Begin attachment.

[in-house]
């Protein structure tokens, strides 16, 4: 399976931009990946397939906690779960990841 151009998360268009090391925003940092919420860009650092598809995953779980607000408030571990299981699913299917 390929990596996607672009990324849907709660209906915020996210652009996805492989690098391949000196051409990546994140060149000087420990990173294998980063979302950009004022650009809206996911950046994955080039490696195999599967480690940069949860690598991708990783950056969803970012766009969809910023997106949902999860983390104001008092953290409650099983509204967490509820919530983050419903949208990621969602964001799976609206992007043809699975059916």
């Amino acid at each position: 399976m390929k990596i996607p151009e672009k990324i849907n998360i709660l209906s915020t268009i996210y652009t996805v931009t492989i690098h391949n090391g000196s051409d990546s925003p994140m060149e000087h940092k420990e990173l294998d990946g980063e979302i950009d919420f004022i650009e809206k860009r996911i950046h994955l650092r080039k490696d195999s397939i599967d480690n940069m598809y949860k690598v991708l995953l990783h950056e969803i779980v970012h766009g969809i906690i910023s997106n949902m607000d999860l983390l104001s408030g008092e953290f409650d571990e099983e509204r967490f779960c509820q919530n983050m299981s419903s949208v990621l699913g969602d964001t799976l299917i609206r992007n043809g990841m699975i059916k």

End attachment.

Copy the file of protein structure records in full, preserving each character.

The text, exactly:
[in-house]
């Protein structure tokens, strides 16, 4: 399976931009990946397939906690779960990841 151009998360268009090391925003940092919420860009650092598809995953779980607000408030571990299981699913299917 390929990596996607672009990324849907709660209906915020996210652009996805492989690098391949000196051409990546994140060149000087420990990173294998980063979302950009004022650009809206996911950046994955080039490696195999599967480690940069949860690598991708990783950056969803970012766009969809910023997106949902999860983390104001008092953290409650099983509204967490509820919530983050419903949208990621969602964001799976609206992007043809699975059916």
């Amino acid at each position: 399976m390929k990596i996607p151009e672009k990324i849907n998360i709660l209906s915020t268009i996210y652009t996805v931009t492989i690098h391949n090391g000196s051409d990546s925003p994140m060149e000087h940092k420990e990173l294998d990946g980063e979302i950009d919420f004022i650009e809206k860009r996911i950046h994955l650092r080039k490696d195999s397939i599967d480690n940069m598809y949860k690598v991708l995953l990783h950056e969803i779980v970012h766009g969809i906690i910023s997106n949902m607000d999860l983390l104001s408030g008092e953290f409650d571990e099983e509204r967490f779960c509820q919530n983050m299981s419903s949208v990621l699913g969602d964001t799976l299917i609206r992007n043809g990841m699975i059916k």